25 September 2011/Proper 21A- Exodus 17:1-7/Philippians 2: 1-13/Matthew 21:23-32
The Reverend Kirk Alan Kubicek, Mount Calvary Episcopal Church, Baltimore, MD
The Mind of Christ
In Exodus we hear a continuation of grumbling in the wilderness. If it is not food it is water. How patient is our God? As it turns out, very patient indeed, even when we are at our least attractive and least grateful.
In Matthew Jesus is sparring with the "chief priests and elders" over issues of authority: by what authority is Jesus doing "these things"? These things include most recently berating and withering a fig tree for bearing no figs. After forcing his questioners to question themselves, Jesus concludes with a story that sounds all too familiar to those who have children: Ask them to help out, and one says "No way!" The other says, "OK!" And of course the one who says "No way" ends up being the one who helps out, while the one who says "OK" is still in bed! Which is Jesus' way of saying, "Either you are on the bus or off of the bus. But take careful note, tax collectors and sinners are filling up the seats on the bus as we are about to leave the terminal."
Which may be another way of making Paul's argument in his letter to the church in Philippi: there is no time for bickering, and no time to contemplate retribution against those who imprison me and those who hate us. There is simply no time for anything but the Love of God in Christ Jesus crucified and raised from the dead.
"Be of the same mind, having the same love, being in full accord and of one mind. Do nothing out of selfish ambition or conceit, but in humility regard others as better than yourselves. Let the same mind be in you that was in Christ, who, though he was in the form of God, did not regard equality with God as something to be grasped or exploited.
This is a lot more difficult than it sounds. This incredibly touching plea from Paul is urging the Philippians not to strike back at his captors, not to retaliate with force against force, but rather to empty ourselves as Christ emptied himself, taking the form of a servant – a servant of God.
This is Paul at his most sublime and most powerfully beautiful:
Let the same mind be in you that was in Christ
Who, though he was in the form of God
Did not count equality with God a thing to be grasped
But emptied himself
Taking the form of a servant
Being born in human likeness
And being found in human form
He humbled himself and became obedient unto death
Even death on a cross.
This is perhaps the very heart of life’s greatest mystery. The mind of God, the mind of Christ, is self-emptying. The word for this is kenosis. That is God willingly limits God’s power in order to become engaged in life on earth.
God is willing to limit God’s power to undergo the ultimate powerlessness, crucifixion, so that the power and glory of God can enter the world. To effect this, Jesus and Paul gave up security, status, dominance and reputation. God, writes Paul, is a work in us, enabling us both to will and to work for God's good pleasure.
These days, and honestly throughout the nearly 2,000 year history of the Church, Christ followers bicker and divide over issues that pale in comparison to the opportunity of proclaiming Christ amid an unbelieving world. And when we are most likely to see Christians addressing our culture of what someone has called "a culture of aggressive indifference," it tends to be from a stance of aggressive ambition, pride and arrogance - not out of the sort of self-emptying humility that Paul encourages. It is no wonder that our proclamation falls on deaf ears - even ears that consciously have tuned us out - because we have ceased to "regard others as better than ourselves.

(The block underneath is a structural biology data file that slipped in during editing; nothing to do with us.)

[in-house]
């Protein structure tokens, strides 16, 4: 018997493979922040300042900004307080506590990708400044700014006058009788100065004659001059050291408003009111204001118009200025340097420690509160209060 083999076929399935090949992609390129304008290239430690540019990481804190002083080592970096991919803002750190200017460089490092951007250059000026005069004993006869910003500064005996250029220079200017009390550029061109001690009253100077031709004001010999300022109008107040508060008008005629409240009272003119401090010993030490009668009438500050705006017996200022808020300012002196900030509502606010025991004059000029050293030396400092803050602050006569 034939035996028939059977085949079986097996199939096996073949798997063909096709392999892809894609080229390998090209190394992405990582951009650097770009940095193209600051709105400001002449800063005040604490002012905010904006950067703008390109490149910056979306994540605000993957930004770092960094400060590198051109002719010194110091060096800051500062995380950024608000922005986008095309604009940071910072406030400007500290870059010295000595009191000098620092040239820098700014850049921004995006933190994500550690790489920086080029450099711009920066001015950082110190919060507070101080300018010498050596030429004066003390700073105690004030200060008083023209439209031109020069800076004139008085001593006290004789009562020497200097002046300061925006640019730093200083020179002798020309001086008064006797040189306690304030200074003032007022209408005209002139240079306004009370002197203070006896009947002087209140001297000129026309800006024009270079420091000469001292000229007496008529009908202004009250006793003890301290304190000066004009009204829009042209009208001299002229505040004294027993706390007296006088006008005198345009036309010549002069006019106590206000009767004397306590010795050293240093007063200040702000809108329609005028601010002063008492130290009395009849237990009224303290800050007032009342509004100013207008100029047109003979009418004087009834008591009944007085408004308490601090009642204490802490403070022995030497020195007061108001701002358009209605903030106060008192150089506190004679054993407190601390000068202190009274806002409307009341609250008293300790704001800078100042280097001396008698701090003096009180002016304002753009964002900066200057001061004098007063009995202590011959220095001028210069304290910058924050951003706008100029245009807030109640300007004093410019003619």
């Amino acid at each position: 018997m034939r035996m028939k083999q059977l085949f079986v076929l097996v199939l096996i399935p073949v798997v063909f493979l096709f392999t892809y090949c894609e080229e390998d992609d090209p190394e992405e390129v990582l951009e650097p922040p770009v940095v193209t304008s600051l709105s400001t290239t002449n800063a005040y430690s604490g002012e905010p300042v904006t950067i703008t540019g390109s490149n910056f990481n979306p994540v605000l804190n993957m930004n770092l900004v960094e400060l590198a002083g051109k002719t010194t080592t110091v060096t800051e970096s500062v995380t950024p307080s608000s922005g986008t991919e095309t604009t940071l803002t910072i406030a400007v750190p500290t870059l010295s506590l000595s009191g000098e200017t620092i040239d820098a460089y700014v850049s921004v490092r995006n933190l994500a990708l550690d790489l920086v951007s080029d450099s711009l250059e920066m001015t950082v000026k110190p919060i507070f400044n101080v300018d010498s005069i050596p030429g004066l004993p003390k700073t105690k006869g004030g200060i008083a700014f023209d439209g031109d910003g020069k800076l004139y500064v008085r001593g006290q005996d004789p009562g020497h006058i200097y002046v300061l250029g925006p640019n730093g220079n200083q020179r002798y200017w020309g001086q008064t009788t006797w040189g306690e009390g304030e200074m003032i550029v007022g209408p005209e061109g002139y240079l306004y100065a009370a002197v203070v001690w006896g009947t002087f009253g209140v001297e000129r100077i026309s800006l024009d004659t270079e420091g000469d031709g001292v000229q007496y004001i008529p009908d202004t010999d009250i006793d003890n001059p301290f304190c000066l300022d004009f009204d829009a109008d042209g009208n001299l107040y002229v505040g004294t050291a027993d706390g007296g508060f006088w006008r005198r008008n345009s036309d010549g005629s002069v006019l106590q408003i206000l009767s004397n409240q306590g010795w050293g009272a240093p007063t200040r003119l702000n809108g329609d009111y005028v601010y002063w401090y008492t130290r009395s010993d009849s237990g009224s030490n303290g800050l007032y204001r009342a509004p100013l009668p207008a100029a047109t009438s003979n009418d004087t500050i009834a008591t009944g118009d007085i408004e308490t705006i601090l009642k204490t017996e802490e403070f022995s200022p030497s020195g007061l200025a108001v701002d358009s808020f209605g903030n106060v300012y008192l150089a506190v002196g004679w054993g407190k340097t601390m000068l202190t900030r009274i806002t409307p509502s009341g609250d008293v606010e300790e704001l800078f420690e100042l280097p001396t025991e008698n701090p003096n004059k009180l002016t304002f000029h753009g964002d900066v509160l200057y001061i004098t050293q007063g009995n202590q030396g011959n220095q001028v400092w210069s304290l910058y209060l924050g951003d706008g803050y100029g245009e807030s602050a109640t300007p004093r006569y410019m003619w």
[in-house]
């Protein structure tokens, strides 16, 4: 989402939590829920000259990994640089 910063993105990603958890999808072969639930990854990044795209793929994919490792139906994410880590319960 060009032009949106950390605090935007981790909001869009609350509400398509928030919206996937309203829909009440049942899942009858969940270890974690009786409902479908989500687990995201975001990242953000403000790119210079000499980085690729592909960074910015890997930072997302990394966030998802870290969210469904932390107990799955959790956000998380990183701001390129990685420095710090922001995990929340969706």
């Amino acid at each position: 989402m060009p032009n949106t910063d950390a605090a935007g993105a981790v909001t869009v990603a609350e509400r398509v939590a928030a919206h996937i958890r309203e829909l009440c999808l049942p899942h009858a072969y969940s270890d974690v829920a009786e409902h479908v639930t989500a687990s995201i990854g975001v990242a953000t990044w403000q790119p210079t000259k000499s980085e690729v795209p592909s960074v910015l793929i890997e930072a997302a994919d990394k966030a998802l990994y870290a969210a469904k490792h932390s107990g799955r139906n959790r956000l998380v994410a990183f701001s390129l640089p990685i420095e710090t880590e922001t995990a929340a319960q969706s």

We would rather bicker and divide like the chief priests and elders than adopt the kind of self-emptying humility that allows Jesus to wash the feet of those who do not understand.
A generation ago, Carl Jung told the story of a man who asked a rabbi why, in the time of the Bible, God would reveal himself to many people, but recently no one ever sees him. Why is this? The rabbi answered, "Because nowadays no one bows low enough."
How true it is. Why I have even had people in church refuse to say The Prayer of Humble Access because it feels too demeaning, not affirming enough of our presumed inherent "goodness."
Even the Church is prone to forget its first love - Jesus Christ - and put all manner of other things in its place: rite, ritual, times, places, convenience, tradition, familiarity, all in the name of some kind of purity of religion that somewhere deep inside ourselves we must know can only be of God, not of man. Let the same mind be in you that was in Christ Jesus. If that is not enough to humble us, nothing is.
We are called to imitate the Servant-God, dispensing Good News with humility and grace, and living the Good News with love. This often means abandoning the familiar. This often means abandoning the conventional. This often means that there is no time to be wasted over issues of power and authority - no time to assert that we are right and you are wrong. Leaving that all behind is the first step toward having the mind that was in Christ Jesus.
Taking the first step is life. Taking the first step gives life and energy to our tired hearts, minds and souls. Leaving it all behind is the first step toward being in full accord and of one mind.
Taking that first step is the only way to leave a lifetime of grumbling, bickering and division behind. The world is now too small for anything but truth, and too dangerous for anything but love - the love of Christ Jesus who humbled himself taking the form of a servant, welcoming tax collectors and prostitutes into the kingdom of his Father, our Father, who art in heaven.